Land Reform and Democratic Development
By Roy L. Prosterman and Jeffrey M. Riedinger
Summary written by T.A. O'Lonergan, Conflict Research Consortium
Citation: Land Reform and Democratic Development, Roy L. Prosterman and Jeffrey M. Riedinger, (Maryland: The Johns Hopkins University Press, 1987), 303 pp.
Land Reform and Democratic Development is an argument for the programs and policies proposed by the authors which, they assert, would reduce both world hunger and world population within a generation.
Land Reform and Democratic Development will be of interest to those who seek a perspective on land reform and population control which could avert violent confrontations of people in the Third World. The work is divided into three parts, the first of which examines the roots of development. The link between landlessness and revolution and the relationship among tenure, equity and productivity are explored. The third chapter addresses approaches for classifying countries as developed, under developed or undeveloped are examined. The first approach discussed is the Physical Quality of Life Index (PQLI), followed by the Birth-Death-Based Modernization Index (BDMI). This later includes the infant mortality rate (IMR) and the crude birth rate (CBR). The final chapter, in this first part, examines four paths to development. These paths are represented by models: the family-farm model, the collective model, the populist model, and the incomes model (non-agricultural),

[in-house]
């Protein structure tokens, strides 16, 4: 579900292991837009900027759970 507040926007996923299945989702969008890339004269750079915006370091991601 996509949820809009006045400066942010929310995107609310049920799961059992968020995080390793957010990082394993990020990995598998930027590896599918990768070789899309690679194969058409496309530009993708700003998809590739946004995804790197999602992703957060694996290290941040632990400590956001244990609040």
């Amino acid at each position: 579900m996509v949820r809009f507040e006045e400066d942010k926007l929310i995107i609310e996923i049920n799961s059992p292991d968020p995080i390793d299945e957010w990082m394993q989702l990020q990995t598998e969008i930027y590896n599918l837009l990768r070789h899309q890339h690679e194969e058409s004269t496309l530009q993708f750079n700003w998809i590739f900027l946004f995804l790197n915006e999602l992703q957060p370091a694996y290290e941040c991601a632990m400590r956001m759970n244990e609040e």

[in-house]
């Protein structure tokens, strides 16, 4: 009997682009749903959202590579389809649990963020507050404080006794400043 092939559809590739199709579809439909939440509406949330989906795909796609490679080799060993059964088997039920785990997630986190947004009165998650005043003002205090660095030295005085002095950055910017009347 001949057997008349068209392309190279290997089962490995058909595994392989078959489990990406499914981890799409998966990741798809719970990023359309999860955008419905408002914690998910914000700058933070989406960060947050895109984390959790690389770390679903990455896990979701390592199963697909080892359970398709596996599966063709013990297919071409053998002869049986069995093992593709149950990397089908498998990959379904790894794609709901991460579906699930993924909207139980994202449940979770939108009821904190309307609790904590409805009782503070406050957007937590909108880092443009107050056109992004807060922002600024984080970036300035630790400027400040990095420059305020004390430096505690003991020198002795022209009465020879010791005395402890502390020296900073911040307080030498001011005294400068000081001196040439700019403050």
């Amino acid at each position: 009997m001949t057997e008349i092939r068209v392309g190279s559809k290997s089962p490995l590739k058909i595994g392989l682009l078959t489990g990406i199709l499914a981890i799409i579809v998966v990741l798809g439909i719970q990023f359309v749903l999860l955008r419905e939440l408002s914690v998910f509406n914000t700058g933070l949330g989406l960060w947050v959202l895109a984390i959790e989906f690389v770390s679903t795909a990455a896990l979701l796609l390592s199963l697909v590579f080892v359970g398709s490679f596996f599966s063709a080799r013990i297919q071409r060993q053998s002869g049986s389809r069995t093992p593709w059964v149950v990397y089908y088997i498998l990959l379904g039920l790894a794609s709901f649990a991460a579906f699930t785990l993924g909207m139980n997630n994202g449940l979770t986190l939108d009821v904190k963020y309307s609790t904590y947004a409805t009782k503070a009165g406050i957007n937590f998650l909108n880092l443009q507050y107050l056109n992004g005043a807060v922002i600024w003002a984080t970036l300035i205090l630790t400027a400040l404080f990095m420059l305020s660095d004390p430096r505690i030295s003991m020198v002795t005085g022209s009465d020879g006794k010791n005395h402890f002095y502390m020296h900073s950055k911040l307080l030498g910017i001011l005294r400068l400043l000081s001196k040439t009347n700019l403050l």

Part two considers the relationship between crisis and development with an examination of: the pursuit of the family farm in South Vietnam, and land reform in El Salvador. The final part is a prescription for future development. The authors offer some guiding principles for land reform. They present development programs which they assert to be compatible with and complimentary to their proposals. The final chapter proposes universalizing a family-farm model as the preferred path to development.
Land Reform and Democratic Development is an extended argument for land reform as a necessary condition for democratic development. The work is systematically approached and logically presented. The author's argument is sound.